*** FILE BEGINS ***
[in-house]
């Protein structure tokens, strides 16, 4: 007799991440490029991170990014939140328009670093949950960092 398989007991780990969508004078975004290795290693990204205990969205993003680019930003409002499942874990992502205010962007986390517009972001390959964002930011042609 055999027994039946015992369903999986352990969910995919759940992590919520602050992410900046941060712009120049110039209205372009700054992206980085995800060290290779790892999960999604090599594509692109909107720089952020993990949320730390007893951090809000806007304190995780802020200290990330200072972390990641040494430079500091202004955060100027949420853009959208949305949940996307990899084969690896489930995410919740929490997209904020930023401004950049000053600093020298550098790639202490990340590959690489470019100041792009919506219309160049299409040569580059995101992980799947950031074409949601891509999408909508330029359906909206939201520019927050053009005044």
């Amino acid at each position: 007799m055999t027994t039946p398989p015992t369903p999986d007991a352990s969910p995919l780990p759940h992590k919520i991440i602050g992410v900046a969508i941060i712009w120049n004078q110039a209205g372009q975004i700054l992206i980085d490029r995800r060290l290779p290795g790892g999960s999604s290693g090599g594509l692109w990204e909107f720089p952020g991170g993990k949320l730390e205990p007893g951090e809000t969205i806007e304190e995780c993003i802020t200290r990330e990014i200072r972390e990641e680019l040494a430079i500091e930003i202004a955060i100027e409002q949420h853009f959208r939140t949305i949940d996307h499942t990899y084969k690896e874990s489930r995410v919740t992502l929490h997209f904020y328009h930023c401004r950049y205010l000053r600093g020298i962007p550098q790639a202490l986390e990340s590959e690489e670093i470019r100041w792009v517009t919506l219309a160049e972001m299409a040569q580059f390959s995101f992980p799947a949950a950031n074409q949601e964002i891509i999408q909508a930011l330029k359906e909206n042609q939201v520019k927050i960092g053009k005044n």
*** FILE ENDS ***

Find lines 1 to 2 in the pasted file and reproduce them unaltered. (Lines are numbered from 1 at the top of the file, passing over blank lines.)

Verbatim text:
[in-house]
């Protein structure tokens, strides 16, 4: 007799991440490029991170990014939140328009670093949950960092 398989007991780990969508004078975004290795290693990204205990969205993003680019930003409002499942874990992502205010962007986390517009972001390959964002930011042609 055999027994039946015992369903999986352990969910995919759940992590919520602050992410900046941060712009120049110039209205372009700054992206980085995800060290290779790892999960999604090599594509692109909107720089952020993990949320730390007893951090809000806007304190995780802020200290990330200072972390990641040494430079500091202004955060100027949420853009959208949305949940996307990899084969690896489930995410919740929490997209904020930023401004950049000053600093020298550098790639202490990340590959690489470019100041792009919506219309160049299409040569580059995101992980799947950031074409949601891509999408909508330029359906909206939201520019927050053009005044």